Referring now to the drawings, and more particularly to FIGS. 1A and 1B, there is shown a top view of the foursquare element 10 according to the present invention, and a cross sectional view taken along line A-A', respectively. The foursquare element 10 comprises a four small square metalization regions 12, 14, 16, and 18 printed on a low loss substrate 20. The low loss substrate 20 may be secured to a ground plane 22. Each of the small square regions 12, 14, 16, and 18, are separated by a narrow gap W on two sides and by a gap W' in the diagonal. Each element is fed by balanced feed lines a-a' and b-b' attached at or near the center of the element diagonally across the gap W'. Since there are two identical and balanced element halves arranged in a cross pattern along the diagonal W', the element halves (i.e., 12 and 18, or 14 and 16) can be fed independently with either the same or different frequencies. In order to feed the entire element, either two independent transmission lines or a balanced four wire transmission line is needed. The foursquare element 10 can therefore be used to produce dual linear (i.e., vertical or horizontal polarization) or circular polarization of either sense similar to crossed dipoles. Appropriate feeding of the crossed element in the foursquare antenna can be used to produce various angles of linear or elliptical polarization.
For example, linear polarization may be obtained by feeding either element half (e.g., 12 and 18, or 14 and 16) diagonally across the gap W'. In this case the polarization will be in line with the diagonal of the feed. Other linear polarizations may be obtained by feeding both element halves in phase with one another. The angle of the polarization is determined by the relative amplitude of the sources. Circular polarization is obtained by feeding the crossed element halves in phase quadrature (i.e. 90 degree relationship) and equal amplitude.
The foursquare element 10 of the present invention can be arranged into an array to produce a highly directive beam. The array beam can then be scanned by adjusting the relative phase of the elements according to conventional practice. The foursquare element 10 has the advantage of allowing relatively close spacing of adjacent elements, by arranging the elements so that the element sides are parallel to one another. When the elements are placed in this manner the principal polarization planes are diagonal to the sides of the array. If other polarization orientations are desired the array can be rotated. By applying excitation to the crossed element pairs (12 and 18, or 14 and 16) with equal and in-phase currents, a composite polarization oriented along the side of the elements and the array is produced. Other polarizations are produced in a similar manner.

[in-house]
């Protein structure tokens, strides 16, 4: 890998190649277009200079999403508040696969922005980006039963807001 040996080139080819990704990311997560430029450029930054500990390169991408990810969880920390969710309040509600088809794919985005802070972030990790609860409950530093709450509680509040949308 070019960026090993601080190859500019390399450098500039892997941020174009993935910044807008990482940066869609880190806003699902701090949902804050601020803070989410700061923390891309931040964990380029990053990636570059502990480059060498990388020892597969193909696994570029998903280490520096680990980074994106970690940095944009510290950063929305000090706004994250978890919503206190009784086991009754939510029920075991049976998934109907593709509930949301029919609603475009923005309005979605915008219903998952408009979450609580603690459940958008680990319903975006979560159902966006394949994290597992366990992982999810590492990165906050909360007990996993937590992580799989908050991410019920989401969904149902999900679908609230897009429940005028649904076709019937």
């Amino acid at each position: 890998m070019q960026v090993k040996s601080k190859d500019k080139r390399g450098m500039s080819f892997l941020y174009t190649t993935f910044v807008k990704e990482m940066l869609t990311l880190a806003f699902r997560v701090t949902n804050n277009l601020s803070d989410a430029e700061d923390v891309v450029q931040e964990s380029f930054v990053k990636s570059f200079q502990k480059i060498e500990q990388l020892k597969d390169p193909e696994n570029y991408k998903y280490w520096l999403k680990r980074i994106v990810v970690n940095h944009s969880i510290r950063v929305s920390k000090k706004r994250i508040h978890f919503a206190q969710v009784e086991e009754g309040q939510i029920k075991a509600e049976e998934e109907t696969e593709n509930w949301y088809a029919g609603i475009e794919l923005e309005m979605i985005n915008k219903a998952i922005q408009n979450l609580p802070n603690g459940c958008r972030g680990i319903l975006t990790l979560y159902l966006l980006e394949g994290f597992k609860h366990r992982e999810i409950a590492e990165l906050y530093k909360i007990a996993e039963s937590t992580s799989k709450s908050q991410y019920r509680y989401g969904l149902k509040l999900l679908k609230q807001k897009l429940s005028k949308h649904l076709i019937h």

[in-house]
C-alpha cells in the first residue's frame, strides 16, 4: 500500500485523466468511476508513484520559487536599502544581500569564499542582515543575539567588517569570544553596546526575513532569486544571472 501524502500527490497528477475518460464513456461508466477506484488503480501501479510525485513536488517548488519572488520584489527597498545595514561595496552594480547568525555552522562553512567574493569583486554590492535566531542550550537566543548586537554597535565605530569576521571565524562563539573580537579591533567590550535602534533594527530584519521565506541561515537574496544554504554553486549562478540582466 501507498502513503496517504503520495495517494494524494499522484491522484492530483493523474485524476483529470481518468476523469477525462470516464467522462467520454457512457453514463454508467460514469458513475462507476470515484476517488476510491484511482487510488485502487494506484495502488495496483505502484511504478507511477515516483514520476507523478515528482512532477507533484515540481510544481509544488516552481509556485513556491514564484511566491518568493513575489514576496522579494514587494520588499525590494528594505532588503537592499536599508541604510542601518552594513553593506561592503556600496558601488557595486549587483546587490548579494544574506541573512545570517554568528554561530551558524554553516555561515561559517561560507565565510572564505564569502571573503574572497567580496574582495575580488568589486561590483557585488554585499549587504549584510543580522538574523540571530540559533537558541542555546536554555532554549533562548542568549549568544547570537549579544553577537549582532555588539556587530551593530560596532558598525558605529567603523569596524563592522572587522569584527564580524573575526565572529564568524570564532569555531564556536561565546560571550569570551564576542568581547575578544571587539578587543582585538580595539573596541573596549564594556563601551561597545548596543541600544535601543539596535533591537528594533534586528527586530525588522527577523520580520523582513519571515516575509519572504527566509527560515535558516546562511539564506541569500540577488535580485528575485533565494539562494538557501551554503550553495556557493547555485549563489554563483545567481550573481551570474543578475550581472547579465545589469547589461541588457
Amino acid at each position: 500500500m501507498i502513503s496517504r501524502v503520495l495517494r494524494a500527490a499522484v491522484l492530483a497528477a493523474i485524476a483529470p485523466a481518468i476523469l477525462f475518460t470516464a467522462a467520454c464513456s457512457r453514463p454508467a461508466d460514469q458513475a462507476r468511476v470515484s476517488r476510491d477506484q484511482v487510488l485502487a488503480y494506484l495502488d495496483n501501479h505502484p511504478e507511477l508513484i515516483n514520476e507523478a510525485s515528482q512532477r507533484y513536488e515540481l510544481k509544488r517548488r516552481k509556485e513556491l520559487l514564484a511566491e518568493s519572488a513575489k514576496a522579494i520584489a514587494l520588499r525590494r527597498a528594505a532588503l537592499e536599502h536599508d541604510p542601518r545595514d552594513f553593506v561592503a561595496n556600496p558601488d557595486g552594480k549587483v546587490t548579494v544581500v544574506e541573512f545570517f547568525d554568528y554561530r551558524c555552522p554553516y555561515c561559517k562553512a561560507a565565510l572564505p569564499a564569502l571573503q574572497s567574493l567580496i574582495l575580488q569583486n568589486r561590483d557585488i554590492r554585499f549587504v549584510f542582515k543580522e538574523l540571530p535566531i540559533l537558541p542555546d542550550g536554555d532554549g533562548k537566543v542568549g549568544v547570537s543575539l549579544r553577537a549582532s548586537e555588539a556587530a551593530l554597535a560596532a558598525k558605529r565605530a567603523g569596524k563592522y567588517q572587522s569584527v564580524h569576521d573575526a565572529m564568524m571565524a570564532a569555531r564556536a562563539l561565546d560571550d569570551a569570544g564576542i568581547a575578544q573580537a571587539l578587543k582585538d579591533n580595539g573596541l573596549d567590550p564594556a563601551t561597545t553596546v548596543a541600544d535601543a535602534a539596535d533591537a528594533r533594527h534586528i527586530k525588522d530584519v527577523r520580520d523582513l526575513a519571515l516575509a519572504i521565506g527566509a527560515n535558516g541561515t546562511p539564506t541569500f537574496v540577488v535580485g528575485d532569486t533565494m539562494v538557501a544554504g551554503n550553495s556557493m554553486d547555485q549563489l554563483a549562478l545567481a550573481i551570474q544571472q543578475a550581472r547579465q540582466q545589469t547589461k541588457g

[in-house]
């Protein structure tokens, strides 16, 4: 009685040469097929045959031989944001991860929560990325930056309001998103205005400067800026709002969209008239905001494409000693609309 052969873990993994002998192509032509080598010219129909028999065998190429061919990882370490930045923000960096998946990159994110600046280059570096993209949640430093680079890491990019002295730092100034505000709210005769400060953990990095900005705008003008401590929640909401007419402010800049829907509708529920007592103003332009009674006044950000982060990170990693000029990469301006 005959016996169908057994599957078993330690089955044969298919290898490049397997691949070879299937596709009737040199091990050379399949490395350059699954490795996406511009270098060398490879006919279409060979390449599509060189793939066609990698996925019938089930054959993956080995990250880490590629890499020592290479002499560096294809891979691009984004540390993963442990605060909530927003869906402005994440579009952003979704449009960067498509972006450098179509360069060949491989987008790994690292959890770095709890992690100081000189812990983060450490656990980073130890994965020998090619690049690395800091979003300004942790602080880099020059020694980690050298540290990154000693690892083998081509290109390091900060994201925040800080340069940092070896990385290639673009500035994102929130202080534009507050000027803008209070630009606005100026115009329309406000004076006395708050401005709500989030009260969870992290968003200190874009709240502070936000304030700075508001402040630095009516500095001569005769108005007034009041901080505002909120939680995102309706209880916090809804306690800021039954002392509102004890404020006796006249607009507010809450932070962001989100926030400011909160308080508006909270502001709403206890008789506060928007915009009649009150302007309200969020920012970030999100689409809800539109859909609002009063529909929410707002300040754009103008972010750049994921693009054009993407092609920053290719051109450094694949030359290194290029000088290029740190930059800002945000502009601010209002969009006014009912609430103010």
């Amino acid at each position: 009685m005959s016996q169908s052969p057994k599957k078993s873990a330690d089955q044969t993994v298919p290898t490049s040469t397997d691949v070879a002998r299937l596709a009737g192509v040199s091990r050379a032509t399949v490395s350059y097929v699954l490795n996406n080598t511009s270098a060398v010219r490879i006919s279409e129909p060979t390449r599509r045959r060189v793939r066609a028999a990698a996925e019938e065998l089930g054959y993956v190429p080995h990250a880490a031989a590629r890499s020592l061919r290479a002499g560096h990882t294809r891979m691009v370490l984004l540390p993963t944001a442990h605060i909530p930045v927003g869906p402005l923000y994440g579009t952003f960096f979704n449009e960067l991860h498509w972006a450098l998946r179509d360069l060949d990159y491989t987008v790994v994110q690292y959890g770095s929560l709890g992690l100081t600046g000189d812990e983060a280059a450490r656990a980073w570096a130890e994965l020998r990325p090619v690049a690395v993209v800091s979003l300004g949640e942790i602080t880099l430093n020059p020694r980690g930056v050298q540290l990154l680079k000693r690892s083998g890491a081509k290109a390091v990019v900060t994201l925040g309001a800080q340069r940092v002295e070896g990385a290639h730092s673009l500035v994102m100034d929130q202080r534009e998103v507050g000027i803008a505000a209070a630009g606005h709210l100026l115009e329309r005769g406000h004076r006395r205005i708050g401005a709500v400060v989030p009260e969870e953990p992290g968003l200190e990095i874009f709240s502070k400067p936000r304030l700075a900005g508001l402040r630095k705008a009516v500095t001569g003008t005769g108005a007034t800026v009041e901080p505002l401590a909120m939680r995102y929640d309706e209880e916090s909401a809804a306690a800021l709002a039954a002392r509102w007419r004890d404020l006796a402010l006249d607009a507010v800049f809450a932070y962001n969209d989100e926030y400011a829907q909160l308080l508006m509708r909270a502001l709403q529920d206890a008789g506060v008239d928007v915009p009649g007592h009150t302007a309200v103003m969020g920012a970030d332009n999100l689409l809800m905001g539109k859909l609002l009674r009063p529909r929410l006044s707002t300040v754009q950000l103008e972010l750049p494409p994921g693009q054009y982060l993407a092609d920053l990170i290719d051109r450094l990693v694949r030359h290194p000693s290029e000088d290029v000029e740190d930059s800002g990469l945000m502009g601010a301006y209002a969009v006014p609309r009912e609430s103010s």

Individual elements 10 or arrays of the foursquare antenna can be operated either with or without a conductive ground plane 22. Using a ground plane 22 will produce a unidirectional pattern. Ground plane spacings H of 1/4 wavelength (λ/4) or less are appropriate and should be chosen with regard to the required feed point (a, a', b, and b') impedance characteristics, scanning characteristics and the dielectric characteristics of the substrate 20. A reasonable choice would be a spacing H of λ/4 at the highest frequency used when the substrate 20 is air. If the substrate 20 is composed of a dielectric material other than air the spacing H is approximately λ/4 (again at the highest frequency) divided by the square root of the relative permittivity εR of the substrate 20.
The frequency range of the foursquare element 10 is limited to less than a 2:1 range by the low input resistance, increasing capacitive reactance at the lowest operating frequency, and by the rapid rise in impedance or anti-resonance which occurs at the high frequency end.
Some narrow band applications may be able to extend the low frequency response by use of conventional matching techniques. The lowest frequency of operation for the element occurs when the diagonal of the square element is approximately 1/2 wavelength (λ/2). The anti-resonance which limits the high frequency response occurs when the diagonal D across the element 10 becomes approximately one wavelength (D≈λ). The anti-resonance may not be approached closely however because of the rapidly increasing reactance. An early test element placed over a ground plane gave a bandwidth of about 1.5:1 with the limits taken at a voltage standing wave ratio (vswr) of 2. This bandwidth would be typical of an uncompensated foursquare element.
FIG. 2 shows a perspective view of the foursquare element according to the present invention superimposed on a Cartesian origin. The perspective view is shown in wire grid representation for illustrative purposes; however, typically the elements would be solid printed metalizations. The ground plane 22 lies parallel to the x-y plane and parallel to the plane of the elements 12, 14, 16, and 18. The elements are typically printed in a dielectric substrate (not shown) having a approximate thickness of λ/4. The feed is diagonal across the origin. The direction of maximum radiation is in the z direction.